Safety lasers and sonar allow the robots to detect obstacles in their path and prevent collisions. Multiple mobile robots can operate within a facility as a fleet thanks to the company’s fleet management software.


OTSAW Digital Pte Ltd

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Source: OTSAW Digital Pte Ltd

The O-RX has been successfully lab-tested against live human coronavirus samples, achieving a disinfection efficacy of 99.99% within five minutes, at a range of 2.5 meters. By using UV-C LED light for sanitizing and sterilization, it is 70% more energy-efficient as compared to conventional cleaning robots with mercury lamps.

Capable to be deployed for five hours on one full charge, the O-RX is also equipped with a 360-degree camera and lidar sensors with self-driving, collision avoidance, and AI technologies. The robot is equipped with state-of-the-art heat management and cooling system to help counter the heat that is being emitted from the high-intensity LED modules in the robot.

O-RX has undergone the relevant safety and testing under various conditions and it has been certified by internationally accredited TÜV SÜD.

Skytron

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Source: Skytron

With four robotic models to choose from, Skytron’s UVC solutions offer any hospital or long-term facility to select the product for their specific needs. All robots emit high-intensity ultraviolet light to sanitize patient exam rooms, restrooms, offices, and personal protective equipment.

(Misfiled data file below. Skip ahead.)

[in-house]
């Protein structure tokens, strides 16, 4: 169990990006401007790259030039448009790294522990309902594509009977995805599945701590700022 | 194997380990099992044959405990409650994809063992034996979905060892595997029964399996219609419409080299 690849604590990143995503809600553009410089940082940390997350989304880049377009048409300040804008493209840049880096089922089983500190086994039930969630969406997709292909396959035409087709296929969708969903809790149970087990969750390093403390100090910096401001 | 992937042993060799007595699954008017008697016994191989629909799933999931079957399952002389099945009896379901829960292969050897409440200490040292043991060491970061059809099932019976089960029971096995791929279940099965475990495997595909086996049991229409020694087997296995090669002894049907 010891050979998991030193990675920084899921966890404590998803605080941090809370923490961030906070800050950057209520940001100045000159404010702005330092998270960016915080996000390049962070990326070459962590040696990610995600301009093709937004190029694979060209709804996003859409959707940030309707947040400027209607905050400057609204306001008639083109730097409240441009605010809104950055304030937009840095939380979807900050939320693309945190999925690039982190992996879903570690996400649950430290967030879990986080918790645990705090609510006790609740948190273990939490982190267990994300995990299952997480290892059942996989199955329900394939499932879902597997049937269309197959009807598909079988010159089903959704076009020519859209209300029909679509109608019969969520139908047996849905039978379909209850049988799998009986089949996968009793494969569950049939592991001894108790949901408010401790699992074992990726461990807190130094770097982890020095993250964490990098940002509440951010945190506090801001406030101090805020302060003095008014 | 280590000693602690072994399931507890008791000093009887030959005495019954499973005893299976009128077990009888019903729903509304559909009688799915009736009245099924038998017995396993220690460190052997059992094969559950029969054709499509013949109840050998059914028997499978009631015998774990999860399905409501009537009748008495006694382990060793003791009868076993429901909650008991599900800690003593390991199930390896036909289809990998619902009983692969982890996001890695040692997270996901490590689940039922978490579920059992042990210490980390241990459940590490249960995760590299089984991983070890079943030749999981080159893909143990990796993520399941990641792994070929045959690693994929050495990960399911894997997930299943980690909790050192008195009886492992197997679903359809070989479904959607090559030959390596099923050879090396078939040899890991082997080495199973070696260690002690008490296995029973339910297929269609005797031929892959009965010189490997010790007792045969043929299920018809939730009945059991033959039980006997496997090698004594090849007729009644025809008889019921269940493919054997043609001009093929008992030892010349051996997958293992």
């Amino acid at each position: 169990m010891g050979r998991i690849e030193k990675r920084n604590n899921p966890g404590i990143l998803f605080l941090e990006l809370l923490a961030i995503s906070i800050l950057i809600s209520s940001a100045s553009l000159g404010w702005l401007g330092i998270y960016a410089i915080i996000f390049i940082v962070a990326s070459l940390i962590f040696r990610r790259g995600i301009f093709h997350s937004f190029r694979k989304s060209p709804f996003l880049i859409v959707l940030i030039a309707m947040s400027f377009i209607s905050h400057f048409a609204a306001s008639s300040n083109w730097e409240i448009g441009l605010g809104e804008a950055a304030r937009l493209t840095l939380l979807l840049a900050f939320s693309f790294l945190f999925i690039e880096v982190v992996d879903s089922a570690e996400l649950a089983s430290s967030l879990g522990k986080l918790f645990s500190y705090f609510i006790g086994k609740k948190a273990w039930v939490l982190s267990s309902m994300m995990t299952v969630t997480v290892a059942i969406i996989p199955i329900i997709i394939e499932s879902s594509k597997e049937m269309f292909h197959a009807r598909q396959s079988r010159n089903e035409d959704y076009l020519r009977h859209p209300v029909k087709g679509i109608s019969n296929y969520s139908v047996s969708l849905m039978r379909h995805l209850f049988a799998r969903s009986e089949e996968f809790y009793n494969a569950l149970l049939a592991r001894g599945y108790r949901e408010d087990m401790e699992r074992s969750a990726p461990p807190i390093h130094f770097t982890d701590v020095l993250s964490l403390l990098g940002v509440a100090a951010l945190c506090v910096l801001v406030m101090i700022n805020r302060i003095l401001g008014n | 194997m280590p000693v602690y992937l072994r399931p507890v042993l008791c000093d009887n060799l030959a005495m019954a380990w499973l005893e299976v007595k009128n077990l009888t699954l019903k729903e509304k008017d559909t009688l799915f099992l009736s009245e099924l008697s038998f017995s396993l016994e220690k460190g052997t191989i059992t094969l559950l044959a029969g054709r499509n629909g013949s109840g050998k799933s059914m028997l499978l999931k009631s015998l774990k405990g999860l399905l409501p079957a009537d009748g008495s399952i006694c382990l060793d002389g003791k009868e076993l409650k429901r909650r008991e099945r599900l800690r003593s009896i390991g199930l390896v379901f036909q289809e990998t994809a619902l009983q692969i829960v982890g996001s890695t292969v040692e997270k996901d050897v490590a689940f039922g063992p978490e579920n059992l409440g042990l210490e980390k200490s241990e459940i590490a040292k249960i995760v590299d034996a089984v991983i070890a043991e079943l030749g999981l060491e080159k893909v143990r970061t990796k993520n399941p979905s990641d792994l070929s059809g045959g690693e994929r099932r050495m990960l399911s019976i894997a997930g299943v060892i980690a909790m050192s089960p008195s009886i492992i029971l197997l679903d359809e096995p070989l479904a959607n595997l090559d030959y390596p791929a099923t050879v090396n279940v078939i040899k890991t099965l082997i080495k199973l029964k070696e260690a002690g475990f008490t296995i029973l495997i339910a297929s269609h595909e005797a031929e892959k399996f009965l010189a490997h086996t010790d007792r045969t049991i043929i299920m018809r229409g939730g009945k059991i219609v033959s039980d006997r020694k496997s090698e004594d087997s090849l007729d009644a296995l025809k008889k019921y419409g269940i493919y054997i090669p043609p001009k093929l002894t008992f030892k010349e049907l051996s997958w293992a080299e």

The devices are proven to kill bacteria, fungi, and viruses, including 99.99 percent of coronaviruses, using UVC energy, which is a wavelength range of UV energy spanning 200 to 280 nanometers. 

The devices specifically use the highly germicidal 253.7 nanometers bandwidth to cause photochemical damage to cellular DNA and virus RNA, eliminating its infection capability.

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Surfacide UVC Technology

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Source: Surfacide UVC Technology

The Surfacide’s UVC system rapidly decontaminates SARS-CoV-2 colonized surfaces using an automated UV-C technology that data show is effective against multi-drug-resistant organisms including C.diff, MRSA, VRE, CRE, and Acinetobacter.

The Helios system utilizes three emitters to provide UVC energy to more exposed areas with more power and efficacy as compared to single emitter systems. Single emitter systems must be re-positioned throughout the room up to five times. The system does not require any additional re-positioning after room set up, allowing EVS to be productive elsewhere in the hospital.



USC Viterbi School of Engineering

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Engineers at USC Viterbi School of Engineering have repurposed a robot they had developed years ago for UV disinfection. Named ADAMMS, for "Agile Dexterous Autonomous Mobile Manipulation Systems," the autonomous robot could open doors and pick up items to carry for people who would otherwise struggle to do so on their own.

By adding an ultraviolet wand and robotic arm, the researchers found that the robot could also handle cleanup, sanitizing surfaces like a deep cupboard with (almost) a wave of the wand from its new arm with six joints. 

The person controlling the robot will receive the scan as a 3D image and then can click on a few objects to prompt the robot to plan a trajectory that would cover those objects and areas, and then sanitize them.